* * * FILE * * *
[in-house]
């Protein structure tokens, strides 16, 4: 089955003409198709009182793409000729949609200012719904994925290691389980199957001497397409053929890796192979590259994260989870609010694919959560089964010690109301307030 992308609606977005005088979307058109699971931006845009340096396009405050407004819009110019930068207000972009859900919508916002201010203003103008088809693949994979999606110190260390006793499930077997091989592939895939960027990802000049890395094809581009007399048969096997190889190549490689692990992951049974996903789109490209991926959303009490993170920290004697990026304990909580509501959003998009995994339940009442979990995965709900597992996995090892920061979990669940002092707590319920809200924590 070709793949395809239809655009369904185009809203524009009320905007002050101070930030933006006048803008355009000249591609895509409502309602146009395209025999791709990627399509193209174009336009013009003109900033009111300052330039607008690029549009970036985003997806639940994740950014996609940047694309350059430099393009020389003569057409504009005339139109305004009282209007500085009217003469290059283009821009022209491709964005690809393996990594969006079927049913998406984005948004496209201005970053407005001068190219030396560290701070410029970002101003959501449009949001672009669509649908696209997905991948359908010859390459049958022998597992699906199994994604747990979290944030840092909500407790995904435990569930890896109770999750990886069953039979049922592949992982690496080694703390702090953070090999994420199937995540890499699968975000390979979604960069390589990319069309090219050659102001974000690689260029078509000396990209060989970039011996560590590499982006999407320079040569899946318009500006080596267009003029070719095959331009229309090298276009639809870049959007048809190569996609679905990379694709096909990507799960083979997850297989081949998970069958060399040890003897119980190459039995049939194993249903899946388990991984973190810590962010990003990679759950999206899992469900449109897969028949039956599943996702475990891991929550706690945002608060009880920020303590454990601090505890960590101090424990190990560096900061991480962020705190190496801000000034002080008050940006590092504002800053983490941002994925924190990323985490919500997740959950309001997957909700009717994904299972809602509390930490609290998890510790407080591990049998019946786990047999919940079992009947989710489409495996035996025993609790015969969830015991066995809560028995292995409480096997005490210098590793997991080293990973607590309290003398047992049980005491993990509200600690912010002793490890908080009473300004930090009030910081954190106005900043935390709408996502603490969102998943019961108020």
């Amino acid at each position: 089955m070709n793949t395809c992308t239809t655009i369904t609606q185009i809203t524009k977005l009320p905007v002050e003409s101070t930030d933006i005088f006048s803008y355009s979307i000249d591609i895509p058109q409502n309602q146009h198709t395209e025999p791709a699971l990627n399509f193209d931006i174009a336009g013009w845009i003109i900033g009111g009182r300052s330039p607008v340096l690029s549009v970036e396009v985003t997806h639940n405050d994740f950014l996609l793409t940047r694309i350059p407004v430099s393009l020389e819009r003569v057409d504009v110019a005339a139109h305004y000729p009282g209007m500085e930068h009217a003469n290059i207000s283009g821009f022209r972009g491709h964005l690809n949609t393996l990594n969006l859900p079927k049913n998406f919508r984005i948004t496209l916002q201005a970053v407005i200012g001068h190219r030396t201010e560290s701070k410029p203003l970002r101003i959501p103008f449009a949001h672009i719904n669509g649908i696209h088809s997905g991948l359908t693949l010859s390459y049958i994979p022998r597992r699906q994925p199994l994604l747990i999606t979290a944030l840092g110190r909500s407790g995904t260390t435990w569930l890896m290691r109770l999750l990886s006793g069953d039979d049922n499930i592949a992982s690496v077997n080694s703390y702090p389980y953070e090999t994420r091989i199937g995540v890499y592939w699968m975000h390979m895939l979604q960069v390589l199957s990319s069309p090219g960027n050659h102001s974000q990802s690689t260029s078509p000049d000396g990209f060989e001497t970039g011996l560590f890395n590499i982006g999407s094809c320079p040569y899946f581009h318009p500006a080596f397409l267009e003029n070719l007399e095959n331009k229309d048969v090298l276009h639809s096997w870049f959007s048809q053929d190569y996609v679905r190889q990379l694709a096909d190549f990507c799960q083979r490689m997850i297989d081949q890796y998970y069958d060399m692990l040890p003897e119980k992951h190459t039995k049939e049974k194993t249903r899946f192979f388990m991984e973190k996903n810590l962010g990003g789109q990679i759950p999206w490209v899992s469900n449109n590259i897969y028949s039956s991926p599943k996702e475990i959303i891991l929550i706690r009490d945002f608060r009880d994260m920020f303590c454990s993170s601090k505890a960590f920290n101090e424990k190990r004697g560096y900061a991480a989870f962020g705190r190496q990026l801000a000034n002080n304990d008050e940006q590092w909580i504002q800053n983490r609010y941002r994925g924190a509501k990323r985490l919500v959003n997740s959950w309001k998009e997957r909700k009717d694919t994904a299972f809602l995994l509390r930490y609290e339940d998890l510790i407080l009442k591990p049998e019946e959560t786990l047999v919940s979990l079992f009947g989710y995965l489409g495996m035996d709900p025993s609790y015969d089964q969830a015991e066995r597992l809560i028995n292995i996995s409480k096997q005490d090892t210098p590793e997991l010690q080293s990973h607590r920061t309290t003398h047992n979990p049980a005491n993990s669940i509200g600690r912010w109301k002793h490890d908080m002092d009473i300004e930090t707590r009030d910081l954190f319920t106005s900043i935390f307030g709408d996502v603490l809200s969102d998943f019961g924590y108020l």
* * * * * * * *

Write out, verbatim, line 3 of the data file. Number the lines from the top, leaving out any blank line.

């Amino acid at each position: 089955m070709n793949t395809c992308t239809t655009i369904t609606q185009i809203t524009k977005l009320p905007v002050e003409s101070t930030d933006i005088f006048s803008y355009s979307i000249d591609i895509p058109q409502n309602q146009h198709t395209e025999p791709a699971l990627n399509f193209d931006i174009a336009g013009w845009i003109i900033g009111g009182r300052s330039p607008v340096l690029s549009v970036e396009v985003t997806h639940n405050d994740f950014l996609l793409t940047r694309i350059p407004v430099s393009l020389e819009r003569v057409d504009v110019a005339a139109h305004y000729p009282g209007m500085e930068h009217a003469n290059i207000s283009g821009f022209r972009g491709h964005l690809n949609t393996l990594n969006l859900p079927k049913n998406f919508r984005i948004t496209l916002q201005a970053v407005i200012g001068h190219r030396t201010e560290s701070k410029p203003l970002r101003i959501p103008f449009a949001h672009i719904n669509g649908i696209h088809s997905g991948l359908t693949l010859s390459y049958i994979p022998r597992r699906q994925p199994l994604l747990i999606t979290a944030l840092g110190r909500s407790g995904t260390t435990w569930l890896m290691r109770l999750l990886s006793g069953d039979d049922n499930i592949a992982s690496v077997n080694s703390y702090p389980y953070e090999t994420r091989i199937g995540v890499y592939w699968m975000h390979m895939l979604q960069v390589l199957s990319s069309p090219g960027n050659h102001s974000q990802s690689t260029s078509p000049d000396g990209f060989e001497t970039g011996l560590f890395n590499i982006g999407s094809c320079p040569y899946f581009h318009p500006a080596f397409l267009e003029n070719l007399e095959n331009k229309d048969v090298l276009h639809s096997w870049f959007s048809q053929d190569y996609v679905r190889q990379l694709a096909d190549f990507c799960q083979r490689m997850i297989d081949q890796y998970y069958d060399m692990l040890p003897e119980k992951h190459t039995k049939e049974k194993t249903r899946f192979f388990m991984e973190k996903n810590l962010g990003g789109q990679i759950p999206w490209v899992s469900n449109n590259i897969y028949s039956s991926p599943k996702e475990i959303i891991l929550i706690r009490d945002f608060r009880d994260m920020f303590c454990s993170s601090k505890a960590f920290n101090e424990k190990r004697g560096y900061a991480a989870f962020g705190r190496q990026l801000a000034n002080n304990d008050e940006q590092w909580i504002q800053n983490r609010y941002r994925g924190a509501k990323r985490l919500v959003n997740s959950w309001k998009e997957r909700k009717d694919t994904a299972f809602l995994l509390r930490y609290e339940d998890l510790i407080l009442k591990p049998e019946e959560t786990l047999v919940s979990l079992f009947g989710y995965l489409g495996m035996d709900p025993s609790y015969d089964q969830a015991e066995r597992l809560i028995n292995i996995s409480k096997q005490d090892t210098p590793e997991l010690q080293s990973h607590r920061t309290t003398h047992n979990p049980a005491n993990s669940i509200g600690r912010w109301k002793h490890d908080m002092d009473i300004e930090t707590r009030d910081l954190f319920t106005s900043i935390f307030g709408d996502v603490l809200s969102d998943f019961g924590y108020l």